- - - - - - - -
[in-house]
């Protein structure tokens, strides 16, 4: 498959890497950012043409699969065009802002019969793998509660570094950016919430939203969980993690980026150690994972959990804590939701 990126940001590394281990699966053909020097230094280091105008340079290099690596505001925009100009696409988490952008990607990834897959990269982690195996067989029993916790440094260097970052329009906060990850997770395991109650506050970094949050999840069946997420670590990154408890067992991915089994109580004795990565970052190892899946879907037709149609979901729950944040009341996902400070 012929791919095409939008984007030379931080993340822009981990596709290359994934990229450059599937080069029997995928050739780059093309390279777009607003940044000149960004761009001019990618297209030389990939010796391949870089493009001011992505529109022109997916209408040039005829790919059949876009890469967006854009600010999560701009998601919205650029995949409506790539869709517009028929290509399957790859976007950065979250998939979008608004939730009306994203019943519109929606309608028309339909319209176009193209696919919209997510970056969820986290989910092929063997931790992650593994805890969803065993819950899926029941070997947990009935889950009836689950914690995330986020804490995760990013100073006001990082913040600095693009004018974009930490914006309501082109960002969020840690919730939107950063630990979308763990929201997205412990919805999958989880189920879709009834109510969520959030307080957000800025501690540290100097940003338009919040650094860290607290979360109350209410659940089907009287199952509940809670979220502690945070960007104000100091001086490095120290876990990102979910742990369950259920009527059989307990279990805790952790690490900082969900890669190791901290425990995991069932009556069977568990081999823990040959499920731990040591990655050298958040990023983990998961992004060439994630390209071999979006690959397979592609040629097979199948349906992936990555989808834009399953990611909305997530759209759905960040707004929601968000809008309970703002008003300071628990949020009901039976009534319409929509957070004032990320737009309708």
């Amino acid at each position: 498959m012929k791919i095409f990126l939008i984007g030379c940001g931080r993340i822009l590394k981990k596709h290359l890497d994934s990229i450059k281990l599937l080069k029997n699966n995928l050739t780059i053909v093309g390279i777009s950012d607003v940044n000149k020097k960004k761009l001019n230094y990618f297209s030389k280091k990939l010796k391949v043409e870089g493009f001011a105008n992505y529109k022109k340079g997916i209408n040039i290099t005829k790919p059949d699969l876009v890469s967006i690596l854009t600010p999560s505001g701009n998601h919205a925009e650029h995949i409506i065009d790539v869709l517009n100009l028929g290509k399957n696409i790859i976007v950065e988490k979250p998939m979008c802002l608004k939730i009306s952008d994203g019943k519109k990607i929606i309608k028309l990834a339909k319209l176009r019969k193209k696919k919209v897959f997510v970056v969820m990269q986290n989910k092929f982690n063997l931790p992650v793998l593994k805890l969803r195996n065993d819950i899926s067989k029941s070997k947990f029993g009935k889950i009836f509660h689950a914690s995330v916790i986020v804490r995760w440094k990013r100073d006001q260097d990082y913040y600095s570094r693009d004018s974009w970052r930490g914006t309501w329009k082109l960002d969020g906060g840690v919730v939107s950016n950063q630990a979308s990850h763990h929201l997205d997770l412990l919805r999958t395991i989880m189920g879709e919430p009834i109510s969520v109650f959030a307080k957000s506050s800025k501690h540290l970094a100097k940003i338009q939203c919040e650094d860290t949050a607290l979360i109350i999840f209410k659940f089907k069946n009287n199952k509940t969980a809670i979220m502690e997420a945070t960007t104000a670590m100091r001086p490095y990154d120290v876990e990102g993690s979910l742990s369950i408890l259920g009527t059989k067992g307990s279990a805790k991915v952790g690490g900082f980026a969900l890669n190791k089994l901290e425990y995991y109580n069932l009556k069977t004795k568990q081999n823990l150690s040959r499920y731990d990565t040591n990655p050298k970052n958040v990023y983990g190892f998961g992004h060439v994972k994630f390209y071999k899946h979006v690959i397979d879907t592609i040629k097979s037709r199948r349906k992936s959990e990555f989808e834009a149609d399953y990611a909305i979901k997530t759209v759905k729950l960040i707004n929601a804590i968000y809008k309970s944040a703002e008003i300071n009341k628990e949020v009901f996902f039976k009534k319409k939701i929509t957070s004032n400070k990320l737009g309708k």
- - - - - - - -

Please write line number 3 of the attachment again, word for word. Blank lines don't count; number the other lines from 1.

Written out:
């Amino acid at each position: 498959m012929k791919i095409f990126l939008i984007g030379c940001g931080r993340i822009l590394k981990k596709h290359l890497d994934s990229i450059k281990l599937l080069k029997n699966n995928l050739t780059i053909v093309g390279i777009s950012d607003v940044n000149k020097k960004k761009l001019n230094y990618f297209s030389k280091k990939l010796k391949v043409e870089g493009f001011a105008n992505y529109k022109k340079g997916i209408n040039i290099t005829k790919p059949d699969l876009v890469s967006i690596l854009t600010p999560s505001g701009n998601h919205a925009e650029h995949i409506i065009d790539v869709l517009n100009l028929g290509k399957n696409i790859i976007v950065e988490k979250p998939m979008c802002l608004k939730i009306s952008d994203g019943k519109k990607i929606i309608k028309l990834a339909k319209l176009r019969k193209k696919k919209v897959f997510v970056v969820m990269q986290n989910k092929f982690n063997l931790p992650v793998l593994k805890l969803r195996n065993d819950i899926s067989k029941s070997k947990f029993g009935k889950i009836f509660h689950a914690s995330v916790i986020v804490r995760w440094k990013r100073d006001q260097d990082y913040y600095s570094r693009d004018s974009w970052r930490g914006t309501w329009k082109l960002d969020g906060g840690v919730v939107s950016n950063q630990a979308s990850h763990h929201l997205d997770l412990l919805r999958t395991i989880m189920g879709e919430p009834i109510s969520v109650f959030a307080k957000s506050s800025k501690h540290l970094a100097k940003i338009q939203c919040e650094d860290t949050a607290l979360i109350i999840f209410k659940f089907k069946n009287n199952k509940t969980a809670i979220m502690e997420a945070t960007t104000a670590m100091r001086p490095y990154d120290v876990e990102g993690s979910l742990s369950i408890l259920g009527t059989k067992g307990s279990a805790k991915v952790g690490g900082f980026a969900l890669n190791k089994l901290e425990y995991y109580n069932l009556k069977t004795k568990q081999n823990l150690s040959r499920y731990d990565t040591n990655p050298k970052n958040v990023y983990g190892f998961g992004h060439v994972k994630f390209y071999k899946h979006v690959i397979d879907t592609i040629k097979s037709r199948r349906k992936s959990e990555f989808e834009a149609d399953y990611a909305i979901k997530t759209v759905k729950l960040i707004n929601a804590i968000y809008k309970s944040a703002e008003i300071n009341k628990e949020v009901f996902f039976k009534k319409k939701i929509t957070s004032n400070k990320l737009g309708k």